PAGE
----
"Dreamgirl" Hudson dominates NAACP Image awards
LOS ANGELES (Reuters) - Actress and singer Jennifer Hudson dominated the NAACP Image awards on Thursday, giving her a boost for 2009 after her mother, brother and nephew were killed by an estranged brother-in-law four months ago.
However two nominees, R&B singer Chris Brown and girlfriend Rihanna, stayed away from the star-studded ceremony following Brown's arrest earlier this week on charges of making criminal threats on an unidentified woman, widely reported to be his girlfriend Rihanna.
Neither Brown nor Rihanna have been seen publicly since this past Sunday when Brown, 19, one of the fastest-rising singing stars of the last two years, was arrested just ahead of the music industry's Grammy Awards.
Jamie Foxx beat Brown to win the trophy for outstanding male artist in an award that was announced before the live television ceremony began.
Rihanna, 20, was in the running for outstanding female artist of the year after a string of hits including "Umbrella" and "Disturbia," but Beyonce walked away with that trophy.
Hudson, Beyonce's co-star in the 2006 movie "Dreamgirls" and former "American Idol" contestant, won with three Image awards, given out by the oldest U.S. civil rights organization, The National Association for the Advancement of Colored People, which celebrated its 100th anniversary Thursday night.
Hudson won new artist, outstanding collaboration, and best album with her self-titled CD, and she received a standing ovation.
"Now don't start me to crying again, y'all," said an emotional Hudson on accepting the award. "It's always an honor to come home and feel welcome and to feel the love."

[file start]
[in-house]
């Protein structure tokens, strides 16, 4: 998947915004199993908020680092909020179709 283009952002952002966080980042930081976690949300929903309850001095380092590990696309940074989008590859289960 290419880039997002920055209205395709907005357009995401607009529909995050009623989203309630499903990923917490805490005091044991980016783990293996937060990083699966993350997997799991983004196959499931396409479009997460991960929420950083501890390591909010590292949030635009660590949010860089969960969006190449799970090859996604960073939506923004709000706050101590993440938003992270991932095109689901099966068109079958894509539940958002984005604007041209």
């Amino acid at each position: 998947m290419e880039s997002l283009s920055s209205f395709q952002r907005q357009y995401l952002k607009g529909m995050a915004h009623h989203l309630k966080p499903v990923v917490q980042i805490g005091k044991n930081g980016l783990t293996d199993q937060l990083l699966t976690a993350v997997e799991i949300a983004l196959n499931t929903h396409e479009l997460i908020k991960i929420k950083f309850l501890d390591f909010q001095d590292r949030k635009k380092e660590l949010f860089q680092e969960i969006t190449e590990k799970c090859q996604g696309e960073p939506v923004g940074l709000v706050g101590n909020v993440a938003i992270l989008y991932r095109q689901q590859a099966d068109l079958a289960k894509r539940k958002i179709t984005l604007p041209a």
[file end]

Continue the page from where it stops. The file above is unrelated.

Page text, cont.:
"The Secret Life of Bees," in which Hudson stars, won for best motion picture, while hospital series "Grey's Anatomy" won the award for best TV drama and "Tyler Perry's House of Payne" was awarded outstanding comedy series.
Sean "Diddy" Combs won the TV movie actor trophy for his role in ABC miniseries "A Raisin in the Sun," based on the 1950s play about life in a black neighborhood of Chicago. The series also won the award for outstanding TV movie.
Hip-hop music producer and businessman Russell Simmons received the NAACP's prestigious Vanguard trophy for helping to increase understanding of racial and social issues.
Simmons, 51, the co-founder of Def Jam Recordings, was cited for using the power of hip-hop culture to inspire American youth. He joins past Vanguard recipients Aretha Franklin, Prince, Steven Spielberg and Stanley Kramer.
The NAACP Image Awards which involve 53 categories spanning music, literature, television and music are given to honor achievements and performances of people of color in TV, film, music and literature.
(Writing by Belinda Goldsmith, Editing by Bob Tourtellotte)
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